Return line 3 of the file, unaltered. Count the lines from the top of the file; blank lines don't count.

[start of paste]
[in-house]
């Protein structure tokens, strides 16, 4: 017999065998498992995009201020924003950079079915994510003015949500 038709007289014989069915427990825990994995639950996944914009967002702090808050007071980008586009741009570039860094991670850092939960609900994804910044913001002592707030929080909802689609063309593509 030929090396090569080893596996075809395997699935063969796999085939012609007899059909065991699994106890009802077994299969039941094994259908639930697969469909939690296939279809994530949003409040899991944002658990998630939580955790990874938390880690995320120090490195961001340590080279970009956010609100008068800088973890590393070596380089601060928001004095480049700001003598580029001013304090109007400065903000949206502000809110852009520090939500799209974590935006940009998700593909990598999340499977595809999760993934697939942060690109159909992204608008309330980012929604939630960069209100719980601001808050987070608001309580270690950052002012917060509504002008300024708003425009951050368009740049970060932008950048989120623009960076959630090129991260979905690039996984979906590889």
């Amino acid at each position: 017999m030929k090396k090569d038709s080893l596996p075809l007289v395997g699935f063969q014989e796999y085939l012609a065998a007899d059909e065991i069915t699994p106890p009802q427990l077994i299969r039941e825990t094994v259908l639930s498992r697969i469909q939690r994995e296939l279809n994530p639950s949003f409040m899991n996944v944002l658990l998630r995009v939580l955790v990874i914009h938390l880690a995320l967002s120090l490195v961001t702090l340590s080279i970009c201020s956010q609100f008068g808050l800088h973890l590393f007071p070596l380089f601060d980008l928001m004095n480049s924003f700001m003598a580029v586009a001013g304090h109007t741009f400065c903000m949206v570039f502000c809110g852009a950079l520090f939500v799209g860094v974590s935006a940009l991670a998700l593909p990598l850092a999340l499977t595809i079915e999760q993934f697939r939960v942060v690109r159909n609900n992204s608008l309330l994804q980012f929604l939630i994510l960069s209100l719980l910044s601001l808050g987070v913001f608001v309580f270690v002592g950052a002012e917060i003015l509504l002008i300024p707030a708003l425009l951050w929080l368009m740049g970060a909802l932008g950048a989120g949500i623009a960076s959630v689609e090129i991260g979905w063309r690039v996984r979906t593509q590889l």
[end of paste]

């Amino acid at each position: 017999m030929k090396k090569d038709s080893l596996p075809l007289v395997g699935f063969q014989e796999y085939l012609a065998a007899d059909e065991i069915t699994p106890p009802q427990l077994i299969r039941e825990t094994v259908l639930s498992r697969i469909q939690r994995e296939l279809n994530p639950s949003f409040m899991n996944v944002l658990l998630r995009v939580l955790v990874i914009h938390l880690a995320l967002s120090l490195v961001t702090l340590s080279i970009c201020s956010q609100f008068g808050l800088h973890l590393f007071p070596l380089f601060d980008l928001m004095n480049s924003f700001m003598a580029v586009a001013g304090h109007t741009f400065c903000m949206v570039f502000c809110g852009a950079l520090f939500v799209g860094v974590s935006a940009l991670a998700l593909p990598l850092a999340l499977t595809i079915e999760q993934f697939r939960v942060v690109r159909n609900n992204s608008l309330l994804q980012f929604l939630i994510l960069s209100l719980l910044s601001l808050g987070v913001f608001v309580f270690v002592g950052a002012e917060i003015l509504l002008i300024p707030a708003l425009l951050w929080l368009m740049g970060a909802l932008g950048a989120g949500i623009a960076s959630v689609e090129i991260g979905w063309r690039v996984r979906t593509q590889l």